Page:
Space porn: These images are (quite literally) out of this world
Karl Rove argued on Tuesday that his Super PAC is not really trying to start a war with the Tea Party, and that it’s just a matter of trying to find stronger candidates than Todd Akin and Richard Mourdock.
“This is not Tea Party versus the establishment,” Rove said on Fox News. “I don’t want a fight.”
“Some people think the best we can do is Todd Akin and Richard Mourdock. They’re wrong. We need to do better if we hope to take over the United States Senate. We need to get better conservative candidates and win,” he continued.
Rove was addressing an outcry by tea partiers and far-right conservatives over an initiative by his Super PAC, American Crossroads, to use big money GOP donors to fund establishment candidates in 2014. The plan is to prevent unelectable far-right candidates, often backed by tea partiers, from winning primaries.
Leaders of various tea party groups, such as Freedomworks, Club For Growth and the Tea Party Patriots, have all decried the new effort, referring to it as everything from “Orwellian” to less effective than a Ponzi scheme. Former Rep. Joe Walsh, R-Ill., who was backed by the tea party, even announced Tuesday that he will be forming his own Super PAC “to support freedom-loving conservative alternatives to” Rove.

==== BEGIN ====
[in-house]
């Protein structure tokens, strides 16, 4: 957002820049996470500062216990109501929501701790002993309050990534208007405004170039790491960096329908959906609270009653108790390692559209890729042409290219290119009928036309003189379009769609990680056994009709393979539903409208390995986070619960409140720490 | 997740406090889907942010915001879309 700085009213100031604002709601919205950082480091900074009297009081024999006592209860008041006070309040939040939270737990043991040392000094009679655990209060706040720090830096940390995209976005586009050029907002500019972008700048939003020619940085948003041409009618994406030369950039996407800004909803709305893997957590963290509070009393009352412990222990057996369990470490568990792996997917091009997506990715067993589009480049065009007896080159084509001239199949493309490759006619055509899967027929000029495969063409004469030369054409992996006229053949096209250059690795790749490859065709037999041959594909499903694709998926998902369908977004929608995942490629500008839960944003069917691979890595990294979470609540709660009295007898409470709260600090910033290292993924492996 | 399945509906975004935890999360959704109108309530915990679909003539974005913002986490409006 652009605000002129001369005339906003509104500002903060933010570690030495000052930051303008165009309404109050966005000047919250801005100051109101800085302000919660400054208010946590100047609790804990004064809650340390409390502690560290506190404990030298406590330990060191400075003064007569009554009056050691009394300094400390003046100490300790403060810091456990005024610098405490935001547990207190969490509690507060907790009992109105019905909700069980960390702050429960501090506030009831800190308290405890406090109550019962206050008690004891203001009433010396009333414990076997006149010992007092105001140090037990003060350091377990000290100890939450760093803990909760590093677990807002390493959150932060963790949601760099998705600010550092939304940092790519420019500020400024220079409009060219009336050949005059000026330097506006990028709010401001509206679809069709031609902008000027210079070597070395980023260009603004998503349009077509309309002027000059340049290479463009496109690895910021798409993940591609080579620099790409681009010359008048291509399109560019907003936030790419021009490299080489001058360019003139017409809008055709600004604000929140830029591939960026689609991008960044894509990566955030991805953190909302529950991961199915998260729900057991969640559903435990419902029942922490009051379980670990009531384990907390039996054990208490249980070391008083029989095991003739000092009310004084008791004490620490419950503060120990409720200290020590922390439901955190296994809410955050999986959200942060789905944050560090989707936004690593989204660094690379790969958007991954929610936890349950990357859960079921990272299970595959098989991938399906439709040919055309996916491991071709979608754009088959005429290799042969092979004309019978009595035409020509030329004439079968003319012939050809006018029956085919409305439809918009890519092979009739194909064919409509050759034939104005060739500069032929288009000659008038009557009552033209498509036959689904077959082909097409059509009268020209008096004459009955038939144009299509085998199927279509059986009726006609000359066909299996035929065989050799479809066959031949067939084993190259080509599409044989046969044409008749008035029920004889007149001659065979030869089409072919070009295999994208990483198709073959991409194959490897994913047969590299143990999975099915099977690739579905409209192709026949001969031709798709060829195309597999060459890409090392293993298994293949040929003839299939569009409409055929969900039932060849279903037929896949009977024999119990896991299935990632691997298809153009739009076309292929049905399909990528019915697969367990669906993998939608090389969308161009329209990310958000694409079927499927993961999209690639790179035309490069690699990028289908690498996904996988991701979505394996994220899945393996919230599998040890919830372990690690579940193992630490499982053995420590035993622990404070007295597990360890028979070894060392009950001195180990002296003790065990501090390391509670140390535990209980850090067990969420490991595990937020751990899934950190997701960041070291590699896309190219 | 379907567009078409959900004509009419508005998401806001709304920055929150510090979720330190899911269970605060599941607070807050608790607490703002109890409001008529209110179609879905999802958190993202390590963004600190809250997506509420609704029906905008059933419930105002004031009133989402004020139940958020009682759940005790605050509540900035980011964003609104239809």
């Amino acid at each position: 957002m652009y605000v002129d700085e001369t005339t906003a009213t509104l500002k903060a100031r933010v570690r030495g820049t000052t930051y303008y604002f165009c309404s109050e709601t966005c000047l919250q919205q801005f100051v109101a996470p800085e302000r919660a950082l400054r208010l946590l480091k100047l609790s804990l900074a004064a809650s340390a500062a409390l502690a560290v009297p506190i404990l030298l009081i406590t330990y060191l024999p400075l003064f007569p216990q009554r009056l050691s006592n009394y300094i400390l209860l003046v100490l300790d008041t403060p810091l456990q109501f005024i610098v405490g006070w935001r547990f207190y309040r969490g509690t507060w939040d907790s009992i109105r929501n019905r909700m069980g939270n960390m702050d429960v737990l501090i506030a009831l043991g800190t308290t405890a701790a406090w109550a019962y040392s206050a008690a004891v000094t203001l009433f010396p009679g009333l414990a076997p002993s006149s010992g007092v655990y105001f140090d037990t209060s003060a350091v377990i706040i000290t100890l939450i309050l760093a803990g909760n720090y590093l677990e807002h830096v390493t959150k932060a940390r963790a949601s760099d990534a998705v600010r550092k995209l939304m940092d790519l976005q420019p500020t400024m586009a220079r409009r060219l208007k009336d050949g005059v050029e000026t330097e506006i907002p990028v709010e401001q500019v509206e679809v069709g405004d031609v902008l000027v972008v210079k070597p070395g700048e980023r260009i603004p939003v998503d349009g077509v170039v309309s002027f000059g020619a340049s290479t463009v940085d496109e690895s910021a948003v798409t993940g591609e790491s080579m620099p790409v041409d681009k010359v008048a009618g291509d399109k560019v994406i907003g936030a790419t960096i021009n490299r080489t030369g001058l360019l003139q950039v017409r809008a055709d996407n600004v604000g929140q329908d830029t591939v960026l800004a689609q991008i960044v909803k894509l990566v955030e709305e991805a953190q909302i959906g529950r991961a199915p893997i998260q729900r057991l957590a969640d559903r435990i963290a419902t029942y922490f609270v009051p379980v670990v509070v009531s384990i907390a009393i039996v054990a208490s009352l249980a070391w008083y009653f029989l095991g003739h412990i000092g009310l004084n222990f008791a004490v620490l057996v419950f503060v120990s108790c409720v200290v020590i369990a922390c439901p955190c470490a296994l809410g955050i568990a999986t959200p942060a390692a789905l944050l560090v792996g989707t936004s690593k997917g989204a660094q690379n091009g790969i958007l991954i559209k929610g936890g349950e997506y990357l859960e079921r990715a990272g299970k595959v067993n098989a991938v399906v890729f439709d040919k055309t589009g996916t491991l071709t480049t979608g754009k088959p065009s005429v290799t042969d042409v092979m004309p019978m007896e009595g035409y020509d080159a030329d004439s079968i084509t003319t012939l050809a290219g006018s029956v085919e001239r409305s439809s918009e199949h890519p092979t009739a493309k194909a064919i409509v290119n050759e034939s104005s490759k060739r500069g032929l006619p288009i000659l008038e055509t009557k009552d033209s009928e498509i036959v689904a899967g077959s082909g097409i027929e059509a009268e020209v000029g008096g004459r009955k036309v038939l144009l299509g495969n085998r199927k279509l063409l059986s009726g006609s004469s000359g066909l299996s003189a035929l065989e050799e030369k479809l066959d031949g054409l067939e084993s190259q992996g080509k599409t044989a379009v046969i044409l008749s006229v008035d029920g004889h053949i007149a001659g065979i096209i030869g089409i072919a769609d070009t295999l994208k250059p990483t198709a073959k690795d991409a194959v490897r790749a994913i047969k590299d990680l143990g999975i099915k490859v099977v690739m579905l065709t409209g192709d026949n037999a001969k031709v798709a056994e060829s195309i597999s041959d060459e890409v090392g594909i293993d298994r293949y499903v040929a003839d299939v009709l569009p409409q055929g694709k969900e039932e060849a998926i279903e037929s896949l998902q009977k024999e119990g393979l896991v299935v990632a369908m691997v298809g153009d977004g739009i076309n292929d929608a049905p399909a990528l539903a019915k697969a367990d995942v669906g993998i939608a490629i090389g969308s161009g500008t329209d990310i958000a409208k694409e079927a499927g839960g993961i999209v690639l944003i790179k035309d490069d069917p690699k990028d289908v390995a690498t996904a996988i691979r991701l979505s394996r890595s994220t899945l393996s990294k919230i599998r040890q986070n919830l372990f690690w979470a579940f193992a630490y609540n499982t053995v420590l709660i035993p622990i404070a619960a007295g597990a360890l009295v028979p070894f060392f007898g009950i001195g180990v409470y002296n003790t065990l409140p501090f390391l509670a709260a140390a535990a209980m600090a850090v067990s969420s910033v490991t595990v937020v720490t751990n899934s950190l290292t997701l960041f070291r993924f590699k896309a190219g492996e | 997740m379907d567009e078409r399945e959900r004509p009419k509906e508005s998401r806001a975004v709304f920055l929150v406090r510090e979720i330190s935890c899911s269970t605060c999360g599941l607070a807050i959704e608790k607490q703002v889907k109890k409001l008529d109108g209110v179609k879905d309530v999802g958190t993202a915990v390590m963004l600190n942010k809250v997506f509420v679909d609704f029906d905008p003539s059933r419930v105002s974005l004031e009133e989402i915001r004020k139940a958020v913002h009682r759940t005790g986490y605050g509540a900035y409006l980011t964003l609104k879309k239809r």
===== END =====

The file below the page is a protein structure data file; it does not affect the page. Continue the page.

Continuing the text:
Jillian Rayfield is an Assistant News Editor for Salon, focusing on politics. Follow her on Twitter at @jillrayfield or email her at email@example.com.More Jillian Rayfield.
NASA astronaut Mike Hopkins
On December 28, 2013, Expedition 38 crew member Mike Hopkins participating in the second of two space walks to replace a degraded pump module on the International Space Station. (NASA astronaut Rick Mastracchio is reflected in his helmet!)
The Soyuz TMA-10M
The Soyuz TMA-10M headed towards the International Space Station with crew members from Expedition 37 onboard.
40 years ago the Apollo 8 mission flew up to the moon, orbited it ten times and then returned to Earth. This picture was taken from that flight and shows the Earth as it seemingly rises in similar fashion to a sunrise.
Sunrise from Expedition 36
NASA Flight Engineer Karen L. Nyberg of Expedition 36 took this photo of the sun rising -- a sight they saw nearly 16 times per day due to the speed of the International Space Station's orbit around the earth.
A pair of NanoRacks CubeSats -- nanosattelite spacecrafts carrying experiments -- were launched by Expedition 38.